Every year humans produce around 400 million tons of plastic. At least 14 million tons of plastic end up in the ocean every year. This plastic is then ingested by different marine species which can lead them to experience serious injuries, some of which can even lead them to death. Plastic in the oceans and other water surfaces does not only hurt the animals, it poses a significant threat to human health and wellbeing, and it also speeds up the process of climate change.
Taking into account the harm that plastic debris can produce if it ends up in the oceans and other water surfaces, different institutions have come up with initiatives that aim to address this issue. It is usually very hard to clean up the water surfaces once the debris reaches them, and one of the solutions for preventing this is cleaning the coastlines that contain various types of plastic debris. At the moment, there are probably only a few coastlines in the world where one won’t see human impact on them, whether that are cigarette butts, empty water bottles, or plastic straws.
One of the campaigns that aims to raise awareness about marine pollution and the ways our habits impact the oceans and other water surfaces, is the #EUBeachCleanup campaign. This campaign is organized by three entities: the European Commission’s Directorate General for Maritime Affairs and Fisheries (DG MARE), the European External Action Service, and the United Nations. The campaign involves different clean-up events organized by different institutions, civic organizations, as well as individual groups of citizens who show deep care for protecting the planet Earth’s water surfaces.
The campaign itself started five years ago with an aim to significantly improve coastal and ocean ecosystems by reducing the amount of debris that reaches the water surfaces and is conducted by the above-mentioned institutions and their volunteers. While one of the primary goals is the protection of these ecosystems, it is important to realize that such campaigns also help preserve our own natural environments. For instance, coastlines are great places to enjoy our free time and engage in fun activities, but when they are covered in plastic debris, such an idea does not sound very tempting. On the other hand, a clean shore, whether on the lake or the sea, is a very attractive place both for locals and tourists. This is only one example of how campaigns such as the #EUBeachCleanup can improve our quality of life and reduce problems we are collectively facing.
While most of the #EUBeachCleanup activities focus on the ocean shores and ecosystems, there are also those that raise awareness of the importance of cleaning lakes and rivers. The #EUBeachCleanup 2023 activity took place on Prespa Lake in North Macedonia, where a group of Young European Ambassadors from all over the Western Balkans region engaged in this clean-up activity5. This group of young volunteers and activists was cleaning Slivnica Beach at the Prespa Lake, a popular tourist spot, where unfortunately one can find various forms of plastic debris that eventually ends up floating in the Prespa Lake. This Lake is of high importance for the region, taking into account that it is located on the tripoint of North Macedonia, Albania, and Greece, and that is also an important breeding habitat for different bird species.
During this clean-up activity, young volunteers from the Western Balkans region collected kilograms of debris of different kinds that posed a serious threat to the health and well-being of the species living in the given ecosystem. Due to the high smoking rates in the region (around 30% of adults smoke cigarettes in the Western Balkans), one should not be surprised to see many cigarette butts thrown on the ground, even if that ground is near freshwater surfaces. Youth from the region collected hundreds of cigarette butts that if got in contact with the water, could contaminate up to hundreds of liters of water with unhealthy and dangerous chemicals. For instance, only one cigarette butt that is left in the water can contaminate up to 8 liters of water which later affects not only the living species in the water but also humans who later consume some of the species that originate from that water. Solely this example can teach us the importance of campaigns such as the #EUBeachCleanup for protecting our health and wellbeing, as well as the wellbeing of different coastal ecosystems and species living in them.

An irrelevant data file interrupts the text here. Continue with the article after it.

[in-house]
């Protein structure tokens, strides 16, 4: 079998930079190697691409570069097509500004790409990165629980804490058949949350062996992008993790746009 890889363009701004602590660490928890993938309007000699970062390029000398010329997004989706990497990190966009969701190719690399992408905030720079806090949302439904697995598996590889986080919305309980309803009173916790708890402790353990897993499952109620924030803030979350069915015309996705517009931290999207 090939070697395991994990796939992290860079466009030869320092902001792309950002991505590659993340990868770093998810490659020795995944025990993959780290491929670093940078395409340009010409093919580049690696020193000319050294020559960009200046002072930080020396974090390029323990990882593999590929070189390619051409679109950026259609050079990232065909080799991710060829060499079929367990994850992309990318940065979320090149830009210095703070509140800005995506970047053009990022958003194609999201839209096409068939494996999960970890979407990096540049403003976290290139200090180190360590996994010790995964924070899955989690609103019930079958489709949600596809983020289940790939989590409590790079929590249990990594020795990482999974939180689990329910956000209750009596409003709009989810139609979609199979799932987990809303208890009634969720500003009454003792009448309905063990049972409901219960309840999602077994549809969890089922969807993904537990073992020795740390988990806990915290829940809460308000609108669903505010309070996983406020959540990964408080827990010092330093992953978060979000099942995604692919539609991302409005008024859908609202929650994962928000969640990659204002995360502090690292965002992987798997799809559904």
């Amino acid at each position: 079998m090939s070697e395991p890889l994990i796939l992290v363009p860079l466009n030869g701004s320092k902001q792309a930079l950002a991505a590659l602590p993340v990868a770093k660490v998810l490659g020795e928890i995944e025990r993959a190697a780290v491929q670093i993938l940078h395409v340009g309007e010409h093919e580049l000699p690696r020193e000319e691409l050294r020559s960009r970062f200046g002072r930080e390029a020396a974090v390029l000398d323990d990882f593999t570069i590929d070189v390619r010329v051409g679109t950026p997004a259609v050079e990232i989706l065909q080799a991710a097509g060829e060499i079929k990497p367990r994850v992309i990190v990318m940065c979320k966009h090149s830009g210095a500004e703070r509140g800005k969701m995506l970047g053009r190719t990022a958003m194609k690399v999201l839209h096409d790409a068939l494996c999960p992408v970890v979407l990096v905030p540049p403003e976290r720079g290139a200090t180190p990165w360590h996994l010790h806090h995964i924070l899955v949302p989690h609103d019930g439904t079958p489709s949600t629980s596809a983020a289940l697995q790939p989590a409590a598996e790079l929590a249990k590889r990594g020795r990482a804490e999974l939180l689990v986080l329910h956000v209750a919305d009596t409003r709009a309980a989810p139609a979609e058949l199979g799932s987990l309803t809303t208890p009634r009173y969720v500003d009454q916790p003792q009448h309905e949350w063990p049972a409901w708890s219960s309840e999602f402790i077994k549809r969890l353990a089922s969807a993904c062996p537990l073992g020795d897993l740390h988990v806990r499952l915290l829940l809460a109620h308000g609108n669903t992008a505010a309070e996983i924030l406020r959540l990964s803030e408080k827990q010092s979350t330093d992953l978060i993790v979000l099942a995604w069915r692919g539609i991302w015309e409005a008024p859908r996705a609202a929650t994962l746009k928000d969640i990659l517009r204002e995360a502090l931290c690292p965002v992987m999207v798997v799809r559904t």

The conclusion that we can draw here is that the Western Balkans region needs more activities of this type. While around 2% of North Macedonia’s territory is covered by water, almost all of these are affected by human activity. On the other hand, the waste that is being created annually reaches the number of almost a million tons, and a good percentage of this amount gets in contact with the water surfaces which, as explained, can very negatively affect our and the health of many other living beings.
The #EUBeachCleanup initiative from young activists coming from all over the Western Balkans shows us that if we collectively join forces, we can make our region better. Here we see young people as change makers who are determined to improve the region’s natural environment for the better, while also highlighting the importance of regional cooperation when dealing with problems such as waste and the threat that plastic and other types of waste pose to our valuable water surfaces. The Western Balkans region where young people are involved in activities such as the #EUBeachCleanup is the one we all hope for, and each one of us should give our best to contribute as much as possible towards making our region cleaner and more beautiful.